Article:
Wednesday, April 08, 2009

Tennessee can't keep up with State park repairs

In a sluggish economy, a growing number of Tennessee vacationers are swapping trips to far-off resorts or seashores for tents, inexpensive campsites and lake excursions at the state's network of parks.

They often find aging facilities with problems like broken toilets, rusting playground equipment and threadbare carpets.

"Many of the facilities are worn down," said deNise Moore, a volunteer at Fall Creek Falls State Park on the Cumberland Plateau, a popular destination for Middle Tennessee residents. "I want to be proud of it, I want it to shine. But right now it's a bit dull."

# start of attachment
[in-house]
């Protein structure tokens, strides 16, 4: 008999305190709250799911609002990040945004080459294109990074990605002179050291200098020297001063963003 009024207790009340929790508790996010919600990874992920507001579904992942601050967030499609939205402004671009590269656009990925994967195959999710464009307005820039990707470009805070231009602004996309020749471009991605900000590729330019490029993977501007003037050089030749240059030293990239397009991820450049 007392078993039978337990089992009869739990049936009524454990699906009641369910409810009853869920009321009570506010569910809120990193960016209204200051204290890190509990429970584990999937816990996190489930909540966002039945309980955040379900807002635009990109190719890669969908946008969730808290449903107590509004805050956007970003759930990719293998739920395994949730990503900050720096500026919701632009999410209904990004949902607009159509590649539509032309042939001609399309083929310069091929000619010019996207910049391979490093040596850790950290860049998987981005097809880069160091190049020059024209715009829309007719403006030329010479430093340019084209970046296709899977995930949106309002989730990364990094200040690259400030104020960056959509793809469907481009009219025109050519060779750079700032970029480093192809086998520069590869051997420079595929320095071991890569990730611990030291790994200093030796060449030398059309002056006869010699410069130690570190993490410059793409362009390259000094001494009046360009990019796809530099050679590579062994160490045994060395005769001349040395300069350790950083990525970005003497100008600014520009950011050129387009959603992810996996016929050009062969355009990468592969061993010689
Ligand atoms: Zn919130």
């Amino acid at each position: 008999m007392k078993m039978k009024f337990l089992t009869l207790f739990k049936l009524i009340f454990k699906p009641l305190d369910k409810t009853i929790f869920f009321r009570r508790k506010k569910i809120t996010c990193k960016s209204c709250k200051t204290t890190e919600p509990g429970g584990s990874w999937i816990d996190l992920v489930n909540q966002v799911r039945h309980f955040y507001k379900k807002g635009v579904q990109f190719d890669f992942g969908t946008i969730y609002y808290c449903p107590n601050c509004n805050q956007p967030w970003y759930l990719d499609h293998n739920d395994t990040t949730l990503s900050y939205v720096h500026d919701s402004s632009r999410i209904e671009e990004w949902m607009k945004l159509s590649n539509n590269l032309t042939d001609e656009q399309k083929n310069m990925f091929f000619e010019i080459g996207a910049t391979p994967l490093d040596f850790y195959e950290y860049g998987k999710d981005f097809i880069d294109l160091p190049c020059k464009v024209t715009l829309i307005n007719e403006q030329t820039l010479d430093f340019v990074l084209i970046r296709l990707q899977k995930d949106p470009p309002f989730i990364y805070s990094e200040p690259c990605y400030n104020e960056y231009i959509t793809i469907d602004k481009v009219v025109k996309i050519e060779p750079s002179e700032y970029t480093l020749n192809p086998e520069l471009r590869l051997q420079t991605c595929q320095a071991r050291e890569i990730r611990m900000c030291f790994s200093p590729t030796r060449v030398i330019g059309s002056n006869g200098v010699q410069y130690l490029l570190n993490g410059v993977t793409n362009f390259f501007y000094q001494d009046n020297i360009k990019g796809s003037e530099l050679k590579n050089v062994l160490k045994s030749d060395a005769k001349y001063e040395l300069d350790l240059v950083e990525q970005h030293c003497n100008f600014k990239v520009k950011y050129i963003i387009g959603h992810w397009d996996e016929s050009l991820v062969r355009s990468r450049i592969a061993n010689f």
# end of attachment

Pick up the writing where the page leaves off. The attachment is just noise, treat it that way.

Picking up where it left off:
A national professional group for civil engineers appears to agree. It recently gave Tennessee a D-plus for its state parks, a system that a recreation group hailed as the best in the nation in 2007.

The state's tight budget leaves officials unable to take care of a $100 million backlog of maintenance projects at its 54-park system, where many facilities date to the 1930s.
Full Story...
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